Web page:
A Sneak Peek at the First Commercial Spaceport

The hub of Richard Branson’s plans for Virgin Galactic, where tourists and scientists alike take off for the great beyond

The "Gateway to Space" in Spaceport America, a 4,000-square-foot gallery where visitors can watch launches. (Ian Allen)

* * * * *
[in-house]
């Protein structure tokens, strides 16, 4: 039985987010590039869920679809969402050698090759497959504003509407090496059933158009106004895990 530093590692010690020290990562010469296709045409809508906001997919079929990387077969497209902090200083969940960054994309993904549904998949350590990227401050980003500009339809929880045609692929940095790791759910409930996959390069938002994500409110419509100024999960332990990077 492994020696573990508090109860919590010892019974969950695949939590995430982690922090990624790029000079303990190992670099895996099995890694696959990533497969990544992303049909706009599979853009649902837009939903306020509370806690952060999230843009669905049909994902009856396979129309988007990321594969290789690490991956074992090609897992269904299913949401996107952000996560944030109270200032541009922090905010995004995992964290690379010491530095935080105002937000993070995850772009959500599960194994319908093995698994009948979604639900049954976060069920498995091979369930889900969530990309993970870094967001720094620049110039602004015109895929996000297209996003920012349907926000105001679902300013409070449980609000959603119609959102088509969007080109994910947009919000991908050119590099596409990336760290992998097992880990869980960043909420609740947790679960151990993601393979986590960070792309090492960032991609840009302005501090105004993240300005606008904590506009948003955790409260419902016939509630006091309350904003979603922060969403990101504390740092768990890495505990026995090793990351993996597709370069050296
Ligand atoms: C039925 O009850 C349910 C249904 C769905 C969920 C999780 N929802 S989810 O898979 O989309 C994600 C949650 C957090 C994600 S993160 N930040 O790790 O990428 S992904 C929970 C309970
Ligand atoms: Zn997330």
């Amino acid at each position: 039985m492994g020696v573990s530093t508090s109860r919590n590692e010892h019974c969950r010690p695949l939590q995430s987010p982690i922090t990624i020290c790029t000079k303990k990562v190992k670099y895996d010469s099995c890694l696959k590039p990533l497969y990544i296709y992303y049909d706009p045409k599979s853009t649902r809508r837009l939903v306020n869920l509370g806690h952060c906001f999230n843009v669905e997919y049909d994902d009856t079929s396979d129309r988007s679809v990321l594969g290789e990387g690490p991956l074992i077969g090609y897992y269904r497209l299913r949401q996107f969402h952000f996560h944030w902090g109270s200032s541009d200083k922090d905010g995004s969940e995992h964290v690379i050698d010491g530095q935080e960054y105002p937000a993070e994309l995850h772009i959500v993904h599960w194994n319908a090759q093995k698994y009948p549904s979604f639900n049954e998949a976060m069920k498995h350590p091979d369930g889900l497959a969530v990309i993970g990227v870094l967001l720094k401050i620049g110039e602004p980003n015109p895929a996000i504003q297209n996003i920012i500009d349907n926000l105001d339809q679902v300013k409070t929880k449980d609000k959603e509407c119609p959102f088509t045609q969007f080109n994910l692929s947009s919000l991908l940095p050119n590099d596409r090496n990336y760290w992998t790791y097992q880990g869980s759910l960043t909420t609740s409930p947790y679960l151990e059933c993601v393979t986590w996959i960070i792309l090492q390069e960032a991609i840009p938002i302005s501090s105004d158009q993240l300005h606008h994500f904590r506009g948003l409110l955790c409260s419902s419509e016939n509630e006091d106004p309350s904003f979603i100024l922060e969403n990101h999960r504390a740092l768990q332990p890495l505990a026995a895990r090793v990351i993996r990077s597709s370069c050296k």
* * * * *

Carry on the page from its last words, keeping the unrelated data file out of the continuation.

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For 300 years, explorers and settlers crossed New Mexico by way of the Camino Real trail. If you travel that route today, you can view the latest phase of human exploration: Spaceport America, the world’s first purpose-built commercial space launch facility. The sprawling 670,000-square-foot complex is the hub for billionaire Richard Branson’s company Virgin Galactic, which advertises affordable access to space for scientific missions, small satellites and tourists. At the heart of the facility is the terminal hangar “Gateway to Space,” which houses a 4,000-square-foot gallery where visitors can watch launches. The rest of the complex is due for completion next year. Meanwhile, Virgin Galactic will con­tinue test flights of the tourist vessel, SpaceShipTwo (SS2), a suborbital spaceplane that seats six passengers and two pilots. A mothership will ferry it to a launch altitude of 9.5 miles and detach itself. During the two-hour flight, the SS2 will briefly reach an altitude of 68 miles—six miles above the boundary of space. At that point, for roughly five minutes, passengers will be able to unstrap themselves and experience microgravity. The spaceplane returns to Earth by decelerating through the atmosphere and then deploying wings that allow it to glide home. To date, 529 people, including actor Ashton Kutcher, have reserved tickets, which cost $200,000 each. But Branson has said the only passengers on the inaugural commercial flight, in December 2013, will be himself and his adult son and daughter.


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